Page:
Date: 2018 · Country: Dominican Republic · Video / Photos: Thomas Cristofoletti · Client: USAID
About 60 percent of the Caribbean’s living coral has been lost over the past 30 years, and today three-fourths of the coral reefs are either degraded or threatened. These underwater structures are the homes, and nurseries, for a variety of sea life. Their loss contributes to economic decline for communities that depend on the income that fishing brings.
USAID is working with countries throughout the Caribbean to conserve marine and coastal biodiversity, and to restore livelihoods for the people who call the region home. This project addresses harmful fishing practices with new techniques. USAID also supports coral nurseries so reefs can be restored and fish can repopulate the waterways.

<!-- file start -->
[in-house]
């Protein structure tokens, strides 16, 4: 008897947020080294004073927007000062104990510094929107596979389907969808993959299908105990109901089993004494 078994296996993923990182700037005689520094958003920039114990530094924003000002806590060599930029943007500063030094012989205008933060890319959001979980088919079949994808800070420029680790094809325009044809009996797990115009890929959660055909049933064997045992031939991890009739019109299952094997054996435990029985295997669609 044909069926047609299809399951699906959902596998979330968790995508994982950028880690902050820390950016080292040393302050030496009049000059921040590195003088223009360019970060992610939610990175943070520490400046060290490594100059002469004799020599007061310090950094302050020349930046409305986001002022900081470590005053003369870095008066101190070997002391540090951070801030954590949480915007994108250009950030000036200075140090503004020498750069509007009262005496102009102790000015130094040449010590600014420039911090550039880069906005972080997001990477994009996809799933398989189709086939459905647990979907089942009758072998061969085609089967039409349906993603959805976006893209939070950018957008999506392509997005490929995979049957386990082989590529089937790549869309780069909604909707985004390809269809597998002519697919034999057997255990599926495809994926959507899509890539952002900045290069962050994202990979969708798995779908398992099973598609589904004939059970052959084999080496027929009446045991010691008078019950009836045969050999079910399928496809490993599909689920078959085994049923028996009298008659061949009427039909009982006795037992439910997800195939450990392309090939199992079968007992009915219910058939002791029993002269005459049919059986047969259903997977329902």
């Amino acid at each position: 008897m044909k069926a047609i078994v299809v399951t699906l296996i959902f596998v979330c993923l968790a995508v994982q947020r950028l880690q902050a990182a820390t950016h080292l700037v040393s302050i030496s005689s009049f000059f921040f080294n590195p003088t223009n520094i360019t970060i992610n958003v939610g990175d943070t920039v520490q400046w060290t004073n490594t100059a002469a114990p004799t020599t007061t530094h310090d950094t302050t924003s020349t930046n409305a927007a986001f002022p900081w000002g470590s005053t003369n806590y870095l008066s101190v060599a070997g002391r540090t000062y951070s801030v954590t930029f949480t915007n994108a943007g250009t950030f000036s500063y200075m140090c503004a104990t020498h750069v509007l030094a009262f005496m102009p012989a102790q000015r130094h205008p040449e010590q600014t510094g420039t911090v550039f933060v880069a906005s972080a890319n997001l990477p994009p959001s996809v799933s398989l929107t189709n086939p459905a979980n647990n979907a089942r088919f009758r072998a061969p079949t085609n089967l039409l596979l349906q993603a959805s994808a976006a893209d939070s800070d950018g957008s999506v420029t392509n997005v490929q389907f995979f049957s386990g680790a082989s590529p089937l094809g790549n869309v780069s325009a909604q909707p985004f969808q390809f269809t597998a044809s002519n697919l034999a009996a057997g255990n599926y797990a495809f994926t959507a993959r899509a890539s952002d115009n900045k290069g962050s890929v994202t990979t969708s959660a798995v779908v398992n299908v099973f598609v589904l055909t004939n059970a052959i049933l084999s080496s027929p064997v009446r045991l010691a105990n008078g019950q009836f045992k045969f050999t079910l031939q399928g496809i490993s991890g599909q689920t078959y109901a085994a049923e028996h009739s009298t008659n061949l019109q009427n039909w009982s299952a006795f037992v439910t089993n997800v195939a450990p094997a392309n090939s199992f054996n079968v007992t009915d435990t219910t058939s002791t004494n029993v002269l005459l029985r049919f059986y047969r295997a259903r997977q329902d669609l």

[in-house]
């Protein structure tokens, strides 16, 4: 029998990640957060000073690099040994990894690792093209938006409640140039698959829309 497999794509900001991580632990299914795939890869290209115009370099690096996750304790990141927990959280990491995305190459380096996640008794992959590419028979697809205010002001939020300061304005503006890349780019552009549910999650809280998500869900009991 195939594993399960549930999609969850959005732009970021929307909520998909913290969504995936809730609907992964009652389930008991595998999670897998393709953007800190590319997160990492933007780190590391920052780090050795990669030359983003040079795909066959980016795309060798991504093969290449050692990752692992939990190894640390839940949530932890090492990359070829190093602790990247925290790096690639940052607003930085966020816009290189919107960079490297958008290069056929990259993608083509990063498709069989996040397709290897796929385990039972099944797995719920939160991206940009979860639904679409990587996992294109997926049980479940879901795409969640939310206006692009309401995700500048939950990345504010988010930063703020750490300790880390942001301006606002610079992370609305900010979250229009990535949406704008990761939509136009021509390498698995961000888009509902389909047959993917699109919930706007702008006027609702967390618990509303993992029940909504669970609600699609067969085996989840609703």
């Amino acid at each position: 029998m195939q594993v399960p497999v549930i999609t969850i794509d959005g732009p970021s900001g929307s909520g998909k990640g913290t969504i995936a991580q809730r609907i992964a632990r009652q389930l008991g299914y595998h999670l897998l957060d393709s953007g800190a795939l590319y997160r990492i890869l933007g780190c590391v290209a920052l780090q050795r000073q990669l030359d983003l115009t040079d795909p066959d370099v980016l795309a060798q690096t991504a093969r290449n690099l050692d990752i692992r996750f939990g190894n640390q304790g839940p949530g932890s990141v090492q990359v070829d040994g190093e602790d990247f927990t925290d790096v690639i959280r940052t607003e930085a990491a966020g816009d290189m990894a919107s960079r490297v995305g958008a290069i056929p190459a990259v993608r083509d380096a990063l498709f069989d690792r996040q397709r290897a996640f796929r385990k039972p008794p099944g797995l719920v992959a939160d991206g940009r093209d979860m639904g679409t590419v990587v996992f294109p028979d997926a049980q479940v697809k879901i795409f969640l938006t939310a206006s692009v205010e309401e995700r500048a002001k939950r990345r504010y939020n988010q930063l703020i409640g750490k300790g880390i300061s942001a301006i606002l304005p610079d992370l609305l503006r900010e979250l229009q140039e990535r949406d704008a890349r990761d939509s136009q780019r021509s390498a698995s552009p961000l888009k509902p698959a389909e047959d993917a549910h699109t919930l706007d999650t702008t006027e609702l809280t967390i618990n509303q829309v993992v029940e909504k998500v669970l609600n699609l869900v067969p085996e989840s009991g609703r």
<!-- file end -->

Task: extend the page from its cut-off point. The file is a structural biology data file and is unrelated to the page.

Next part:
The Agency and its partners are encouraging community-led ecotourism to share the region’s natural wonders with visitors. As many as 3,000 fishers rely on Samaná Bay for their livelihoods. USAID’s assistance is helping rehabilitate an important resource for this community – and beyond.